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Aviation Scare as Weather Computers Break Down
[January 16, 2009]

Aviation Scare as Weather Computers Break Down

Windhoek, Jan 16, 2009 (Namibia Economist/All Africa Global Media via COMTEX) --
Officials at the Meteorological Services in the Ministry of Works and Transport have denied reports that computers at the weather forecast station in Windhoek have been down since Tuesday this week thereby putting air travellers using Eros Airport and the Hosea Kutako International Airport at risk.

A well-informed source told the Economist that the breaking down of the computers posed a serious threat to bigger planes on international flights, which need intelligence on weather conditions in their destinations before taking off.

But officials at the weather station said the computer problem did not warrant a crisis.
"At the moment, we don't have a problem," said Jennifer Moetie, Control Meteorological Technician.
She said, although one computer was not working properly and had been taken for repair, this did not constitute a problem.

"Besides, we work with Eros Airport, and if there is a problem at Hosea Kutako, the same weather conditions can be obtained at Eros.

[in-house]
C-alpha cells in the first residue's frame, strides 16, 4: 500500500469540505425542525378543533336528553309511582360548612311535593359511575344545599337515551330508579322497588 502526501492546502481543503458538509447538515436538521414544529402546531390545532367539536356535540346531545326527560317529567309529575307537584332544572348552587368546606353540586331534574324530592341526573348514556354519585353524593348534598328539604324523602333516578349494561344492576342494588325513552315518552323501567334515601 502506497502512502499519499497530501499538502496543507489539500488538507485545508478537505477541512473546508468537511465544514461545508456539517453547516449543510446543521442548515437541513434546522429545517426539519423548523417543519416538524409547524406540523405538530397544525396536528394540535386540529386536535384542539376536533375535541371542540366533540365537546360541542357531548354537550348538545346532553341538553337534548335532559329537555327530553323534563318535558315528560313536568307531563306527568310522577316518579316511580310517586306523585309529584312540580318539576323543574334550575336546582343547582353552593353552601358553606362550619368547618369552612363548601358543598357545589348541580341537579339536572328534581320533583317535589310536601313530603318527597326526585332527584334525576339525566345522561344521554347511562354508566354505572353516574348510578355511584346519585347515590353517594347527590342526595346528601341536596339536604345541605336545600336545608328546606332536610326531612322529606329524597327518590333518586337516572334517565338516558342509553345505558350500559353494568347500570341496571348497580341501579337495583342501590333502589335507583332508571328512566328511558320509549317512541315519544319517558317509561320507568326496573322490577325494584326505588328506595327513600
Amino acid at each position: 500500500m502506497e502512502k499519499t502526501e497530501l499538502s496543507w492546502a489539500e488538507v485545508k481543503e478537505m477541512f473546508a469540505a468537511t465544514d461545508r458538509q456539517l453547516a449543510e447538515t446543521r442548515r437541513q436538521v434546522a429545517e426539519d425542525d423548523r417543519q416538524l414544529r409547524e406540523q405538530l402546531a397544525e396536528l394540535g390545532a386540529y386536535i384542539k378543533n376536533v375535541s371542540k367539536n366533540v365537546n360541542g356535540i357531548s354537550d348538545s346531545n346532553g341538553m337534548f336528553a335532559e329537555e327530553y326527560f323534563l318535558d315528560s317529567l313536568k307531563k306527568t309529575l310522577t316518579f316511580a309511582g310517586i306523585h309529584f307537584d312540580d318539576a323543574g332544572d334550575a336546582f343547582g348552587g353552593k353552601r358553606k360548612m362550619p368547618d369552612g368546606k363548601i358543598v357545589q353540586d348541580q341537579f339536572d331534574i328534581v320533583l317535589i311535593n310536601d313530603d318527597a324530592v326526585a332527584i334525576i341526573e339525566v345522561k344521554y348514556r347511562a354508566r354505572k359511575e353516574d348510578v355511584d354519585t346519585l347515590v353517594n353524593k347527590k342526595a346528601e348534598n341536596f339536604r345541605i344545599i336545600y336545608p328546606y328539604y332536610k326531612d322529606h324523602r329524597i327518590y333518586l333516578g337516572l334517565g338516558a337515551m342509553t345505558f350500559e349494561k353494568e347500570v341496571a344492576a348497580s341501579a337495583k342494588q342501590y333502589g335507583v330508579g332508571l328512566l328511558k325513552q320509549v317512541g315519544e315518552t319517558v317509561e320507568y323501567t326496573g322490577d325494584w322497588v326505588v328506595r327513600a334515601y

Another senior official at the station, who did not want to be named, said no computers were needed to forecast the weather.

"We can do this by hand," he said. "We use many tools. Computers are not the only tools we use."
He however said the station referred to "many international websites".
"We also use the South African weather hubs, which gave us accurate information," he said.
This week an official from the Africa Civil Aviation Agency (AFRO-ACCA) expressed concern about the shortcomings in aviation in Namibia.

AFRO ACCA's Chief Operations Officer, Harry Eggerschwiler, told journalists that he was worried about the aviation industry and warned that if no urgent steps were taken, a "big accident" was on the cards. He said air travel safety standards in Namibia were going down.

The country's aviation industry lacks qualified staff, money and proper surveillance systems such as radar.

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